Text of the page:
A certain number of travelers know the Japanese tradition of 土産 miyage, offering a souvenir to its closest relationships. In Japan, the gift culture is important and divided into several categories. Here are two of the main ones:
- omiyage: essential travel souvenirs that generate a huge profit each year for the whole country
- temiyage: the gift offered to a host
This article discusses a sort of mix between these two. Before traveling in Japan, it is advised to prepare some gifts to offer to your relationships there: friends of the family, hosts such as home stay or guides. Moreover, it provides a way to overcome the first contact with a person and to start the exchange on an excellent tone.
The price value of the gift has little or no importance: a gift will please the recipient regardless of how much it cost, especially if it is from your home country. In fact, if the price of the gift is too high, it could be embarrassing for the Japanese recipient, therefore it is wise to choose something that is not too pricey.
For any gift, do not forget that in this country with kawaii culture, the outside counts as much as the inside; therefore, the packaging process must not be done at the last minute, and the wrapping should also be done carefully.
Do not be hurt if the receiver does not open it immediately; Japanese people will sometimes just accept the package but wait to open it until after you have left; this being a polite custom. If this is the case, but you are willing to explain your gesture, you absolutely can ask them to open it with you.
Here are some ideas that will impress Japanese people.
It is the type of present that immediately comes to mind, and for good reason: Japanese people are not only in love with cooking and sweets, but they are also very curious about what is eaten outside of their country.
Therefore, regional products will please for sure. In addition to tasting, you will be able to explain how the product is made by producers of your region. Start by researching among your local specialties and then enlarge the research to national specialties: English tea, scones, peanut butter, maple syrup, cookies, etc.
Obviously, brands that are rarely found or do not exist in Japan will gain more success; for example, Heinz, Cadbury, Kellogs, Reese’s and Hershey’s. However, be careful, as some Western brands succeed in marketing to Japan, such as Nutella, Lipton and Starbucks. These can represent nice presents, but not so exotic in big cities like Tokyo and Osaka, where they can be easily found.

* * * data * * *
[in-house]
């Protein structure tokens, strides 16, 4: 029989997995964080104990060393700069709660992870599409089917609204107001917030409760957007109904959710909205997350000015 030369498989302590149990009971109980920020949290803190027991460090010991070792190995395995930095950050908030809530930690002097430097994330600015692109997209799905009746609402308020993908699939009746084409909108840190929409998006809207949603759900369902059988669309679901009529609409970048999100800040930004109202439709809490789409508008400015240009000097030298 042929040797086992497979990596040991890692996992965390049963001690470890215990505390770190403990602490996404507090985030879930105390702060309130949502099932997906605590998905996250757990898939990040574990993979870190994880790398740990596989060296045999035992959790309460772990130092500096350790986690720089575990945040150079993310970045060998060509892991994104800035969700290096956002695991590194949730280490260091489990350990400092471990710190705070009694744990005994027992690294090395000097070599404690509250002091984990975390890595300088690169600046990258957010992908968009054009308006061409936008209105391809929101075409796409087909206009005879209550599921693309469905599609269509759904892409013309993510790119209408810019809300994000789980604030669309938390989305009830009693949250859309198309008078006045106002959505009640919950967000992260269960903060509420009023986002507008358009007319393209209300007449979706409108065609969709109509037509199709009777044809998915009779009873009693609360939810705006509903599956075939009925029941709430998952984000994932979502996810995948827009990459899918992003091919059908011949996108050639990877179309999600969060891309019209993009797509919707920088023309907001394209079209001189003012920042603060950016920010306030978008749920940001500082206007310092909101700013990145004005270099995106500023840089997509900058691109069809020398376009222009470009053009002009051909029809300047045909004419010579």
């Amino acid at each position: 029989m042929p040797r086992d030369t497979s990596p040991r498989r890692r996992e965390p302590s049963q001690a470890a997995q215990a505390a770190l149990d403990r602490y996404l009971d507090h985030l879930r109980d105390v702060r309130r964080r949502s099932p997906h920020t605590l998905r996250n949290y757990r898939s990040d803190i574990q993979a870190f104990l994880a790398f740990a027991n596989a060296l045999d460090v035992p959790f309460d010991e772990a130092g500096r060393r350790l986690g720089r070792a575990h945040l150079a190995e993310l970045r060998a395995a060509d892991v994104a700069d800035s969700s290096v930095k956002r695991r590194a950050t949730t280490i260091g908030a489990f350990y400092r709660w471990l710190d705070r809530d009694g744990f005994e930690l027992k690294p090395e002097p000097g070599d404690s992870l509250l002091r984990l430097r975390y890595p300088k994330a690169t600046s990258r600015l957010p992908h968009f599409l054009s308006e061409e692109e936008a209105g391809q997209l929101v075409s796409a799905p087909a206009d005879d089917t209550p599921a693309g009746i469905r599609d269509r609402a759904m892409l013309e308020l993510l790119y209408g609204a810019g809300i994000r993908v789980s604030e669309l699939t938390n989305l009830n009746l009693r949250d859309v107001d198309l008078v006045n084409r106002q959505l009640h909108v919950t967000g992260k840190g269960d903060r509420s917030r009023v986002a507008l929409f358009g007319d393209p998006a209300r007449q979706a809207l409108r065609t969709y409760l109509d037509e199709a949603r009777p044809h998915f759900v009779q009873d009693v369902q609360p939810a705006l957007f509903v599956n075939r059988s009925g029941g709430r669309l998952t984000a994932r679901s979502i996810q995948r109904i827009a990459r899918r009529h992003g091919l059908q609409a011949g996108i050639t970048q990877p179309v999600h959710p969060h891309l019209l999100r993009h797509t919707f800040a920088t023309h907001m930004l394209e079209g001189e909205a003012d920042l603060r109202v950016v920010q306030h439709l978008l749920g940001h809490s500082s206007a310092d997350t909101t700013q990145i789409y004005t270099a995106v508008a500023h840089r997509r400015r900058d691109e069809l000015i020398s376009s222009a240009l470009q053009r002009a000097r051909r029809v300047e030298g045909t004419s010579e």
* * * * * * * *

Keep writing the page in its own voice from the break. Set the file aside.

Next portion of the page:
High-end, diverse types of savory food like smoked meat or fish, and some cooked specialties can be excellent ideas. Naturally, regional drinks and liquors will accompany these presents nicely, such as wine, whiskey and others. Pay attention to quantity and types of alcohol authorized for import in order to avoid having them blocked at customs.
We can also recommend sweets and confectioneries, such as nougats, jams or even cream of chestnut. Other anecdotal ideas will delight Japanese people: some funny aperitif biscuits or snacks. Moreover canned sardines and mackerel may amuse your hosts.
Finally, we would recommend you to avoid cheese with a creamy texture, as these may be seized at the airport or when arriving in Japan by Japanese customs. However, hard-texture cheese can be really appreciated.
These tastes that are new and stronger than what they are used to will promise some amusing and friendly exchanges.
In all cases, be careful about perishable dates by calculating the day of meeting your friends/hosts to avoid offering a product that is not fresh. If you can, take a small cooler to keep your produce in during your flight.
Beyond food, numerous other gifts and decorative objects will please a lot of Japanese people, as long as they are not too big. Indeed, this is wise, as your luggage cannot carry big objects and neither can Japanese apartments, especially in big cities.
The local aspect has great importance, especially if the gift says "made in" or "handmade" from your home country. A postal card from your region or capital city will be appreciated. If you stop by a big city of your country, get as many souvenirs as you can (for example, that say I Love New York or London Calling on bags, key rings, mugs) that still have a strong value in Japan.
More broadly, anything with English writing on it will be loved by Japanese: a local journal or magazine (as long as it is targeted to the recipient: cooking, fashion, animals, cars, lifestyles, etc.) A comic book based on your country’s history will raise interest as well.
A calendar, flag or map will also satisfy. For kids, focus on a small toy associated with your country.
As of accessories, you can give scarves and handmade accessories of all sorts: jewels will surely please women, but not so much earrings as only a few Japanese women wear them. Common gifts, such as cowboy hats or New York caps may also be appreciated!
Finally, it would be impossible to leave out cosmetics, perfumes and other bath products. Something exotic—for example, a renowned brand—will ravish your hosts. If you are on a limited budget or unsure on the type of product your hosts would enjoy, it is always possible to bring several samples.